“Nowhere but Silicon Valley is there as much of an intensity and variety of creation and development going on,” said Aydin Senkut, a startup investor at Felicis Ventures. “I think it’s up to you as an individual to not be limited to the echo chamber in Silicon Valley.” Mr. Senkut says he seeks out friends in art and other industries beyond tech, and his firm looks for investments outside of the Bay Area.

Preethi Kasireddy said she wasn’t surprised when she heard the news that Mr. Thiel is moving to Los Angeles from San Francisco. Ms. Kasireddy, a 27-year-old startup entrepreneur, said she made the same move last November because, like Mr. Thiel, she felt surrounded by people who shared identical beliefs, particularly about how to build a successful company.

Sometimes Silicon Valley venture-capital investors and startup founders “have a certain way of thinking, and if you don’t fit into that way of thinking you’re not in the cool club,” said Ms. Kasireddy, who declined to state her political beliefs but said they didn’t influence her decision to move. She also said she realized many of the resources she needed to build her next project—a blockchain startup—didn’t require her to be in Silicon Valley.

Apart from ideological issues, many are being driven away from the Bay Area by soaring housing costs and increasing traffic congestion, a 2016 survey by the Bay Area Council suggested. Of the 1,000 registered voters from the nine counties making up the Bay Area, 40% said they were considering leaving the region, citing the cost of living, traffic and a lack of availability of housing.

Still, there are signs that the political discussions pervading workplaces over the past two years have alienated a section of the workforce. According to a recent survey by Lincoln Network, an advocacy group for conservatives and libertarians in the tech sector, 31% of the 387 tech workers polled said they know someone who didn’t pursue or left a career in tech because they saw a conflict in viewpoints with their employer or colleagues. Among respondents who identified themselves as “very conservative,” that number was 59%.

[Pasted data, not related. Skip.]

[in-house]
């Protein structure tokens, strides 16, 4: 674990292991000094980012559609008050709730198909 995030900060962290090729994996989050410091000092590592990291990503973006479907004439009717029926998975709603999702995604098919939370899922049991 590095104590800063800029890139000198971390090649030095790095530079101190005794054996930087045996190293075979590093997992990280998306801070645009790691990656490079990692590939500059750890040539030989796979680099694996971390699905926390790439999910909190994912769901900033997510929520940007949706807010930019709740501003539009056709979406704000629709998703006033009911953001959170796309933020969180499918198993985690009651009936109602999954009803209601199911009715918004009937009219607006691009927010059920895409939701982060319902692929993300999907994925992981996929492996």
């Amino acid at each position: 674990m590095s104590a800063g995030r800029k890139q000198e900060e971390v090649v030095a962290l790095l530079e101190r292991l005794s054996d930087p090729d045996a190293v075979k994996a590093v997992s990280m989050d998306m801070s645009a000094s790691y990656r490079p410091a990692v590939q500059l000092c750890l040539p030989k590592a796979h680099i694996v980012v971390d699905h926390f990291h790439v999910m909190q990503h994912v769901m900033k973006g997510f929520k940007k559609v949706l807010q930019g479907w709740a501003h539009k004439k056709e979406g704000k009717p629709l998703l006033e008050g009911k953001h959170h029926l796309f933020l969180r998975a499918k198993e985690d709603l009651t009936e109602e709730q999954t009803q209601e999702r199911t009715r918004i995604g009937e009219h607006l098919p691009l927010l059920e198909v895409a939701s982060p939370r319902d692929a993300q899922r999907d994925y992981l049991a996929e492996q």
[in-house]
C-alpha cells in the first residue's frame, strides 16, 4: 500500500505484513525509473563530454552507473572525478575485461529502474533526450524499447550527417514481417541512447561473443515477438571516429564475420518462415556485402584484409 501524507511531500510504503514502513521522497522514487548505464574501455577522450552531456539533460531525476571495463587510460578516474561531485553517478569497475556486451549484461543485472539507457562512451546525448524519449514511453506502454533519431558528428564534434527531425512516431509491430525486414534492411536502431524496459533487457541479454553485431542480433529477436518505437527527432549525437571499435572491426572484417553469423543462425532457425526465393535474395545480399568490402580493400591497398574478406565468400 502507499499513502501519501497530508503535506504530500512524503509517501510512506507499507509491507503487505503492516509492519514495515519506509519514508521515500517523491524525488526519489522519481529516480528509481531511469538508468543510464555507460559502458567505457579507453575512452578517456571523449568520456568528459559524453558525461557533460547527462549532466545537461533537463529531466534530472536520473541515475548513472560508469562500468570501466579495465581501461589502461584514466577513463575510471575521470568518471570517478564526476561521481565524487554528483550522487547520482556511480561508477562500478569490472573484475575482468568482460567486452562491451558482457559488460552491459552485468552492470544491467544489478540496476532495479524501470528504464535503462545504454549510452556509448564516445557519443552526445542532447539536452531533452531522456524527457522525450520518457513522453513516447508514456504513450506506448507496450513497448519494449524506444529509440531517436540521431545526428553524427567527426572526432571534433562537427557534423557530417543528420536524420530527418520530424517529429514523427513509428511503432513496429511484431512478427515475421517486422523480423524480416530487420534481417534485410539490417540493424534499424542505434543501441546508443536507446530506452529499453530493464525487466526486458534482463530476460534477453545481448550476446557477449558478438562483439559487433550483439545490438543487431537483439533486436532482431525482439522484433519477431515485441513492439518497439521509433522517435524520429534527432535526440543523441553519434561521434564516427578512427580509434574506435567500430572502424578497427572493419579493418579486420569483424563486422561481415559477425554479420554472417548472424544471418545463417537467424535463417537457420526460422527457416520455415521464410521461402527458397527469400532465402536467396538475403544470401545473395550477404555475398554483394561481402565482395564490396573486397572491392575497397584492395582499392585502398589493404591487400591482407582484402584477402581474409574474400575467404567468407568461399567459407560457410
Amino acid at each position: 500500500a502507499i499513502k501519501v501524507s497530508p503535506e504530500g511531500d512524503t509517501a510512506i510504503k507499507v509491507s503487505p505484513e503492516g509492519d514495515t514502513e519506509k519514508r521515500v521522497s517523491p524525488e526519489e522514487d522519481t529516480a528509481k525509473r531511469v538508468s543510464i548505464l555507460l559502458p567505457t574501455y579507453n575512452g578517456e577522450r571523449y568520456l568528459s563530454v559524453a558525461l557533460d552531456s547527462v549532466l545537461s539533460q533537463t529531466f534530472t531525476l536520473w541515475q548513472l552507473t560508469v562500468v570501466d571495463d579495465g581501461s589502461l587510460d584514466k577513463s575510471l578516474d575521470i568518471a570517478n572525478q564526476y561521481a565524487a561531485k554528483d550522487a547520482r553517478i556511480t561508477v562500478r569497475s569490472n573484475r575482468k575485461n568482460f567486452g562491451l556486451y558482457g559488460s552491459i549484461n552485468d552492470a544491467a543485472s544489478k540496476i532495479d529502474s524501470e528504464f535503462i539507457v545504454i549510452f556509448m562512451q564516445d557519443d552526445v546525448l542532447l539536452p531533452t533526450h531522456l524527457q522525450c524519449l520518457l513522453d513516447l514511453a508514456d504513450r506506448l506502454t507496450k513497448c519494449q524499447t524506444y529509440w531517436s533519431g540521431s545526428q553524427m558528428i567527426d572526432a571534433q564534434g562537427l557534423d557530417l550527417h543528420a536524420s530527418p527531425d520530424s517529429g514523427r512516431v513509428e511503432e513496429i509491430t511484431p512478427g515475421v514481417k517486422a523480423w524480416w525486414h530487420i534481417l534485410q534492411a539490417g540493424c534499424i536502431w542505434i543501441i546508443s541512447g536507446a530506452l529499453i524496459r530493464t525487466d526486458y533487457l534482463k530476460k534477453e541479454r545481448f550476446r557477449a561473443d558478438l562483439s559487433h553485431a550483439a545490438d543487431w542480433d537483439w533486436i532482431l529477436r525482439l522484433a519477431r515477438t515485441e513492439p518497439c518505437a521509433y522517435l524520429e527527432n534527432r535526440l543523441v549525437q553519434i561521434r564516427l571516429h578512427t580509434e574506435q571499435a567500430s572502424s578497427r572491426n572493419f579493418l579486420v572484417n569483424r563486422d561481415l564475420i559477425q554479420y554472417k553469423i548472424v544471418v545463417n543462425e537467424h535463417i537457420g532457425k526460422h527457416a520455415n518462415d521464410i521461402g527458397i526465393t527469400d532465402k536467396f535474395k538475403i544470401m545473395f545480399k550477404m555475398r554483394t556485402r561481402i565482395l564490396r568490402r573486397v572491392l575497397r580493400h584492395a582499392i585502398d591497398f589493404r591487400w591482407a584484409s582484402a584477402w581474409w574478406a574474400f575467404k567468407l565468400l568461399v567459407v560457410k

Dan Hackney, a 31-year-old who describes his political views as adhering to Ayn Rand’s objectivist philosophy, said he left his job as a software engineer at Alphabet Inc.’s Google in January, after growing frustrated with what he saw as a lack of tolerance for conservative views at the company.

He said he was surprised when, shortly after Donald Trump was elected president in November 2016, the firm canceled a companywide product demonstration and instead held an all-hands meeting to talk about the results of the election.

Mr. Hackney said he doesn’t support Mr. Trump but he worried that Google’s co-founders, Larry Page and Sergey Brin, who attended the meeting, were setting a tone that it was OK to exclude certain types of political views from the dialogue in the workplace.

“In that meeting it felt very much like, if you are a Trump supporter, you are out in the cold,” Mr. Hackney said.

He said he decided to look seriously for a job at another company after engineer James Damore was fired by Google after penning a memo that suggested men were better suited than women for certain tech jobs. Mr. Hackney said he felt afraid that he couldn’t express certain ideas without fear of punishment.

Google didn’t immediately respond to multiple requests for comment. Last week, the National Labor Relations Board said Google didn’t violate any laws by firing Mr. Damore.

Sahil Lavingia, one of the first employees of Pinterest Inc., said he left San Francisco last year because he felt like he wasn’t learning anything new in his interactions with other people in the tech industry, who mostly shared his political and social views.

“I would meet someone for coffee or dinner or drinks, and I felt like I was just having the same conversation over and over again,” said Mr. Lavingia, 25, a self-described liberal who founded the e-commerce company Gumroad Inc.

To find countering viewpoints, Mr. Lavingia said he relocated to Provo, Utah, where he has made an effort to become part of the largely conservative-voting city’s growing tech community, along with attending Mormon services every Sunday with his girlfriend and taking classes at Brigham Young University.